If your body weight increases, so does your risk of sleep apnea, which is the term used to describe the disturbance of sleep through interrupted breathing. This can occur through various mechanisms that obstruct the airway, causing the sleeper to stir. In the most severe of cases, this occurs consistently throughout the night every few minutes, leaving the poor individual perpetually exhausted and unable to focus properly. Consider that many of these people drive (because, frighteningly, we have laws about drunk driving but not for the sleep-deprived) and you can start to see the problem. Did you know that it has been shown that sleep deprivation has the same effects on reaction time as alcohol intoxication?

There are various factors that influence Obstructive Sleep Apnea (OSA), from body weight to sleeping habits to that deviated septum you developed from a broken nose, but one of the most common ways it occurs is simply through sleeping on your back. During sleep, the body relaxes and as a result, the tongue can fall into the throat and either partially or completely block the airway. This can result in snoring or, in more severe cases, being repeatedly awoken as the brain realizes that it needs more oxygen. There’s also the chance that your bed-sharer—if you have one—prods or kicks you until you turn onto your side, but that’s beside the point.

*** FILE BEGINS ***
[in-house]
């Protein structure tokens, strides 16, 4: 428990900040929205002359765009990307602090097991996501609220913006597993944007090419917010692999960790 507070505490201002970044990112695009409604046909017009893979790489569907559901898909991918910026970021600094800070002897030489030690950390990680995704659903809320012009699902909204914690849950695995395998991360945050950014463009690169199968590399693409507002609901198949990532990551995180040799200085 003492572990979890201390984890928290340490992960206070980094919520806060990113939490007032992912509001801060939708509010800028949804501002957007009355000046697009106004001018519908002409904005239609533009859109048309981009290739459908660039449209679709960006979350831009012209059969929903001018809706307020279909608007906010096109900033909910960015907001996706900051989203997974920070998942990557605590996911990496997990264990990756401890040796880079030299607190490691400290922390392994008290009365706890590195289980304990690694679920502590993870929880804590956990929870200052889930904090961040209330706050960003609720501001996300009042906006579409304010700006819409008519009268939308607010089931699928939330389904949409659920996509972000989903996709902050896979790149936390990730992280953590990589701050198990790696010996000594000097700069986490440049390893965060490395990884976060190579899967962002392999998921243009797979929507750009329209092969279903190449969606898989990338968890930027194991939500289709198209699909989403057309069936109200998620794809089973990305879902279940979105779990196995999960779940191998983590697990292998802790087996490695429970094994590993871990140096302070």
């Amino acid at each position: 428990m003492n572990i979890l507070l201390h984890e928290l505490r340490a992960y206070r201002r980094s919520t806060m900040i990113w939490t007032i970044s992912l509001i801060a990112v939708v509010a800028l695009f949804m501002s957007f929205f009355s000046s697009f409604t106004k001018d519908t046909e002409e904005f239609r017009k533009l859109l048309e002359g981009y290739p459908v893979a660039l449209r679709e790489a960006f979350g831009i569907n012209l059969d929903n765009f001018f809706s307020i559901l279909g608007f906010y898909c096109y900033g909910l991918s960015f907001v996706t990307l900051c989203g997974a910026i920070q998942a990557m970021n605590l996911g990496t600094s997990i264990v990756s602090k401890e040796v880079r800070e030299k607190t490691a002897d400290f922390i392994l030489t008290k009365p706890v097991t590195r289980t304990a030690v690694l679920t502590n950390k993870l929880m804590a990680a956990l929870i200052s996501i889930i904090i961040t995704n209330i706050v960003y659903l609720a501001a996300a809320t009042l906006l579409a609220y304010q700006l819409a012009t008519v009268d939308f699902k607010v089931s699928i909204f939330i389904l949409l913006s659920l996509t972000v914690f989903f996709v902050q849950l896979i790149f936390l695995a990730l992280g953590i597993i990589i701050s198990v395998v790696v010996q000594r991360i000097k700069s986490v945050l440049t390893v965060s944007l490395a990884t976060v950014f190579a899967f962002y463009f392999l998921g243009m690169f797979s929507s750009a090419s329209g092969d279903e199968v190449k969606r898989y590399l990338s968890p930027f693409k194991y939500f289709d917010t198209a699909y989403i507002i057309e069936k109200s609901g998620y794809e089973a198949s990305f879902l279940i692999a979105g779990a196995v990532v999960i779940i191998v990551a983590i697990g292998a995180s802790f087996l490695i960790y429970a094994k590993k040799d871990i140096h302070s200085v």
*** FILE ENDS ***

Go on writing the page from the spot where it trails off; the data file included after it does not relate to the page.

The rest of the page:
We know that losing weight is an effective treatment for OSA, but a new study has shown that it’s reducing tongue fat specifically (weird, I know) that can really do the trick. A total of 67 participants with mild to severe OSA who were obese (meaning their Body Mass Index (BMI) exceeded 30.0) underwent either a strict diet or weight loss surgery. The patients lost nearly 10 percent of their body weight, on average, within six months and OSA scores improved by 31% as a result. The weight loss also resulted in a reduction in the jaw mass and airway which improved OSA as well, but not to the same degree as the loss of tongue fat.

Ethnicity is thought to play a role, making some people more predisposed to fatty tongues, but across the board, this research suggests that weight loss can do marvelous things for those suffering from fragmented sleep. With sugar a key culprit, we’d be best to start there.

Everything in moderation is the motto that I live by. I’m obsessed with baking and I like chocolate and there’s nothing like a smoothie when I’m in the mood for one. But those things aren’t what’s doing the damage; high fructose corn syrup is the devil incarnate and it’s found in so many processed foods in the US. If you’re struggling with your sleep, cut back on the packaged stuff and see if you notice a difference.

How’s your sleep?

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Photo: Cristian Newman on Unsplash; Kate Stone Matheson on Unsplash
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Kat Kennedy is an explorative writer, Physiology PhD student and holistic health advocate breaking down the barriers in science. You can read more of her articles on her blog, Sphynx Kennedy, or keep up with her on Instagram @sphynxkennedy.